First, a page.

HANS TUNG: You haven’t added WeChat?
NATE BLECHARCZYK: I never launched a product feature and had the business jump a double-digit percentage overnight, so that was pretty cool. That was very impactful. Other things we do that are less noticeable, the home page is slightly different in China. So are what we call the product display pages, the profile pages that display the homes is different. They basically lay out the information differently, prioritize different things.
I mean, funny enough, the changes that the China team came up with they then tested globally and it actually worked well globally too, so we took some lessons out of China and exported them.
I would say a lot though is similar. In other words, we made the decision from the start not to fork the code base, not to create a separate app. The byproduct of that is 80 percent, 85 percent is pretty similar.
On the back end, there is a lot of complexity that can easily go under-appreciated, and that complexity has to deal with data storage laws, to deal with site performance.
HANS TUNG: Monitor content?
NATE BLECHARCZYK: We’re not a social network, so that’s as big a hurdle for us. But of course, there’s that. I would say fraud in China is quite sophisticated, and the fraud that we see coming out of China is very different than the fraud we see elsewhere, and so we actually have —
HANS TUNG: They are very innovative.
NATE BLECHARCZYK: They are very innovative, yes, and so we actually have a dedicated China fraud team just to focus on Chinese-type fraud.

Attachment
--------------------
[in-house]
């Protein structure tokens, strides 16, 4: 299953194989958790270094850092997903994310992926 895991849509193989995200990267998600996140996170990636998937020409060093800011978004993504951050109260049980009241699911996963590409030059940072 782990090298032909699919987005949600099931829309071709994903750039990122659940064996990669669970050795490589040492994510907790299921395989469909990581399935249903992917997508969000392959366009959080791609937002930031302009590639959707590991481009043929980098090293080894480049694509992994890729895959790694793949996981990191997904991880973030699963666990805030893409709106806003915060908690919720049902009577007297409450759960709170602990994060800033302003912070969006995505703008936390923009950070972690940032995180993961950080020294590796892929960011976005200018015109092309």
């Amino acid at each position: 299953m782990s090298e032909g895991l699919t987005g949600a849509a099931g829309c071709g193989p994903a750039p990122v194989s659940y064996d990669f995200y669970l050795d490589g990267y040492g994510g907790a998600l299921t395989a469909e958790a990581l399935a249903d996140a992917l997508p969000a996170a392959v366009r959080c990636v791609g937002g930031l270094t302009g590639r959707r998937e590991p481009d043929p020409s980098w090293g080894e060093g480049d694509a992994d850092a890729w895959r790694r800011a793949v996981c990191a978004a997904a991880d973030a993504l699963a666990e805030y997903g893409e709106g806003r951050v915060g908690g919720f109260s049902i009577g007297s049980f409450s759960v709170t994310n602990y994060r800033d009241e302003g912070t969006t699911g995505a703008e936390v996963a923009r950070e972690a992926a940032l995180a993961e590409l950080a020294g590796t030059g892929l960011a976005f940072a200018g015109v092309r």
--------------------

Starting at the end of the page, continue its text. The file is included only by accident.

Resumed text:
HANS TUNG: Yes, that is absolutely needed.
NATE BLECHARCZYK: These are the things you don’t initially think of. Another thing is, there’s a lot of credit scoring type of innovations coming out, Zhima Credit and such, and these are good inputs into our trust and safety, so these are other things that we’ve invested a lot in the back end that you don’t necessarily see on the front end.
HANS TUNG: Right. I think that is a very important lesson for a lot of American startups to realize.
NATE BLECHARCZYK: Yes, and just a moment on that. I’ll say that you can look at your numbers and feel really good, but I think you really have to sanity-check your numbers and not get too excited too fast, because so often you realize that —
HANS TUNG: You’re being schemed.
NATE BLECHARCZYK: Five to 15 percent of whatever you’re seeing might not be for real. I think that’s another lesson from China, is that you have to have a dedicated team just on that. You can’t take your eye off the ball, and you can easily find yourself in a place where you thought your business was doing really great, but it was actually all artificial activity.
ZARA ZHANG: So in China, millennials now account for over half of the travel market, and they’re known for their taste for adventure and they’re more open-minded. I think millenials now account for over 80 percent of Airbnb’s China market, which is a higher proportion than other countries. Do you make any special effort to appeal to Chinese millennials?
NATE BLECHARCZYK: I think it’s a little bit less of what we do and it’s more about what we don’t do that has caused this. In other words, Chinese millennials are materially different than their parents, which of course there is a difference in every country, but in China it’s very stark. You have a different comfort with language, with international travel, especially around organized tours versus the free, independent-type planning with technology. We just see young travelers having the ability and appetite to embrace Airbnb in a way that older travelers just aren’t prepared to take that leap. We’ve also not invested in working with tour operators and such, so we haven’t necessarily gone after the older market.
Contrast that with other countries. In China it’s 80 percent millennial on the traveller side; in other countries that would be 50 percent by comparison. I think on the host side, there’s also a difference. I don’t know the official number, but certainly from my anecdotal experience, personal experience, you’ll definitely see a lot of the hosts being younger. Typically they’ve come at it because they traveled on Airbnb before, so they start from that angle, whereas in other countries typically the hosts are older property owners, empty nesters.